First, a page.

Photographs Take Time: Pictures from the Chrysler Collection

Vera Lutter (German, b.  1960), Clock Tower, Brooklyn, XLIV: June 22–23, 2009, 2009.  Unique gelatin silver print, Courtesy of the artist and Gagosian Gallery, © Vera Lutter.  Courtesy Gagosian
Vera Lutter (German, b. 1960), Clock Tower, Brooklyn, XLIV: June 22–23, 2009, 2009. Unique gelatin silver print, Courtesy of the artist and Gagosian Gallery, © Vera Lutter. Courtesy Gagosian

Explore photography’s complex relationship with time, history and memory in Photographs Take Time: Pictures from the Chrysler Collection. On view at the Chrysler Museum of Art from April 6 – Aug. 12, 2018, the exhibition will feature more than 70 photographs from the Chrysler’s permanent collection. These works span all of photographic history — from 19th-century photographs for which subjects sat immobilized during the early camera’s long exposure time to contemporary images that use special lights and mechanics to capture multiple moments in a single snap.

“The Chrysler Museum has an active photography program, and the time seemed right to share remarkable things from the archives while highlighting an array of new additions to the collection. The theme of time allows us to share so many exciting works,” said Seth Feman, Ph.D., Curator of Photography at the Chrysler Museum.

Since the rise of photojournalism in the 20th century, photographs have been widely understood as an undistorted moment. In fact, from the advent of the medium photographers have explored the camera’s ability to capture, convey and distort our sense of time. While technical innovations have enabled photographers to isolate previously imperceptible slices of time, artists have also creatively addressed themes of permanence and decay, history and memory and essence and accident.

“Each artist featured in this exhibition uses a different approach to display time,” Feman said. “Harold Edgerton’s quick shutters and strobe lights freeze a bullet in mid-flight, and Barbara Morgan suspends dancer Martha Graham in a virtuosic leap. O. Winston Link captures a blurry image of a rushing train while William Christenberry’s sequence documents a building’s decay. Susan Worsham’s scene is constructed to evoke a childhood memory. Each artist approaches time differently. There’s a lot to discover through the lens of time.”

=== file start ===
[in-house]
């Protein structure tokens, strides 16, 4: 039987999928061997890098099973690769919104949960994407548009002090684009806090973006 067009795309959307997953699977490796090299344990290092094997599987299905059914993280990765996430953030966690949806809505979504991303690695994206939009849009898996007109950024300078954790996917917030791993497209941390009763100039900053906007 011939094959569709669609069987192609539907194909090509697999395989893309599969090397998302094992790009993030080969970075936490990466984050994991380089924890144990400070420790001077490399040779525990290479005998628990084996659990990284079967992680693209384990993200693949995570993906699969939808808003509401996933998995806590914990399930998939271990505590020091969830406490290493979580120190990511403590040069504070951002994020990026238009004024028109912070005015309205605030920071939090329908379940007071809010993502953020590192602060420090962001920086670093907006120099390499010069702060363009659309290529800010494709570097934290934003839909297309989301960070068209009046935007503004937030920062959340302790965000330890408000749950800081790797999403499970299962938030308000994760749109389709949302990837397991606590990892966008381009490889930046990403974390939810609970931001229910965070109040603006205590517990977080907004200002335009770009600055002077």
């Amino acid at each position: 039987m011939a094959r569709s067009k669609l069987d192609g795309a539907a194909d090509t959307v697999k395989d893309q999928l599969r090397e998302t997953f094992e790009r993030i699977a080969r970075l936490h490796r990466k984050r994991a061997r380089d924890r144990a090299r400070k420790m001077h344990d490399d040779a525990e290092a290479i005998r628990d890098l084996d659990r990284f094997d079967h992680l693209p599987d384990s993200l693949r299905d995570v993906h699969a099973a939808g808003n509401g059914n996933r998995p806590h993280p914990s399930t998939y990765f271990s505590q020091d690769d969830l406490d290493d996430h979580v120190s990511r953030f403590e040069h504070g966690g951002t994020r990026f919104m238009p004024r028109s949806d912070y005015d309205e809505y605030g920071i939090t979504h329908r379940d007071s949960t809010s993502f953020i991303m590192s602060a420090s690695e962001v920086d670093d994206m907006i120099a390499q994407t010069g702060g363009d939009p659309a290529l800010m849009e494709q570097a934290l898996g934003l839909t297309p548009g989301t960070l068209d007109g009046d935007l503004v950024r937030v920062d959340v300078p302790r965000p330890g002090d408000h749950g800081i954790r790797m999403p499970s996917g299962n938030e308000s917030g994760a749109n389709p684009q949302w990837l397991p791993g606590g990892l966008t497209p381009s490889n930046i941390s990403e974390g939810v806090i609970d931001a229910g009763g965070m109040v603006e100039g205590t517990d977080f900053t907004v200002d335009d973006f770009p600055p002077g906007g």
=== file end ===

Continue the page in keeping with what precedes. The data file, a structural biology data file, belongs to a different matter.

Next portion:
Photographs Take Time is divided into four sections — Stop|Motion, Documents, Total Recall and Keeping Time. Each highlights a different complex theme and presents a mix of recent acquisitions and rarely seen photographs from the Chrysler’s collection. 

  • Stop|Motion begins with the story of how photographers pushed the camera to deliver precise studies of motion. It continues with how they exploited the camera by using motion-blur, long exposures and sequenced images to evoke a sense of movement.
  • Documents examines the rise of photojournalism and how the camera’s claim to truth propelled photographers to compose images capable of illustrating the past.
  • Total Recall explores the complex relationship between history and memory, highlighting artists who constructed scenes that creatively evoke a recollection or the forgotten past.
  • Keeping Time examines photographs that make time their subject with sequenced images, long exposures or direct takes on aging. 


Gallery Talk

June 16, 2018

2 p.m.

Join Curator of Photography Seth Feman on a journey through photographic history with works from the Chrysler Museum’s impressive collection. Explore the technical stories in the exhibition as well as works that make time the subject.


For more information on the Chrysler Museum of Art, visit



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